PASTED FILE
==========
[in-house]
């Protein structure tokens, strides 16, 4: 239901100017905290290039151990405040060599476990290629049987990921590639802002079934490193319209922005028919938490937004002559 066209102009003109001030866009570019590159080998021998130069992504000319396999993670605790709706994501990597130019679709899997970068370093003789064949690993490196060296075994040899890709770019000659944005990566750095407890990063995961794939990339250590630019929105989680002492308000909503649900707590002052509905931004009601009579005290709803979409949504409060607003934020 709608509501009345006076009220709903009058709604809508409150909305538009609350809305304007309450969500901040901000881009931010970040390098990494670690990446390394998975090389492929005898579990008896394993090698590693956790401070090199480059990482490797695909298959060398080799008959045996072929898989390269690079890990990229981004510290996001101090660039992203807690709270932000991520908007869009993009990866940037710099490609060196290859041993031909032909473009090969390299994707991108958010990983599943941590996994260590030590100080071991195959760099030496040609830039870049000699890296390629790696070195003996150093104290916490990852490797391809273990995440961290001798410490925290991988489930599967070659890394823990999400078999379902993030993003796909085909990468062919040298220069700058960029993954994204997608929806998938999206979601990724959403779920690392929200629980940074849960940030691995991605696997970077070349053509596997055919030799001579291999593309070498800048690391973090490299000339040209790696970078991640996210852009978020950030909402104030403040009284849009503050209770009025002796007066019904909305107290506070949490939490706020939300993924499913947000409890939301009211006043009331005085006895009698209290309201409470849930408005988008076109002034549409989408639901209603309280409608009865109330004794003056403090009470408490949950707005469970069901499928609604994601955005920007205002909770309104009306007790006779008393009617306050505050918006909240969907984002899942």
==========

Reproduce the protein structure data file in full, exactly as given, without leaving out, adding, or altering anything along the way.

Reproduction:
[in-house]
């Protein structure tokens, strides 16, 4: 239901100017905290290039151990405040060599476990290629049987990921590639802002079934490193319209922005028919938490937004002559 066209102009003109001030866009570019590159080998021998130069992504000319396999993670605790709706994501990597130019679709899997970068370093003789064949690993490196060296075994040899890709770019000659944005990566750095407890990063995961794939990339250590630019929105989680002492308000909503649900707590002052509905931004009601009579005290709803979409949504409060607003934020 709608509501009345006076009220709903009058709604809508409150909305538009609350809305304007309450969500901040901000881009931010970040390098990494670690990446390394998975090389492929005898579990008896394993090698590693956790401070090199480059990482490797695909298959060398080799008959045996072929898989390269690079890990990229981004510290996001101090660039992203807690709270932000991520908007869009993009990866940037710099490609060196290859041993031909032909473009090969390299994707991108958010990983599943941590996994260590030590100080071991195959760099030496040609830039870049000699890296390629790696070195003996150093104290916490990852490797391809273990995440961290001798410490925290991988489930599967070659890394823990999400078999379902993030993003796909085909990468062919040298220069700058960029993954994204997608929806998938999206979601990724959403779920690392929200629980940074849960940030691995991605696997970077070349053509596997055919030799001579291999593309070498800048690391973090490299000339040209790696970078991640996210852009978020950030909402104030403040009284849009503050209770009025002796007066019904909305107290506070949490939490706020939300993924499913947000409890939301009211006043009331005085006895009698209290309201409470849930408005988008076109002034549409989408639901209603309280409608009865109330004794003056403090009470408490949950707005469970069901499928609604994601955005920007205002909770309104009306007790006779008393009617306050505050918006909240969907984002899942």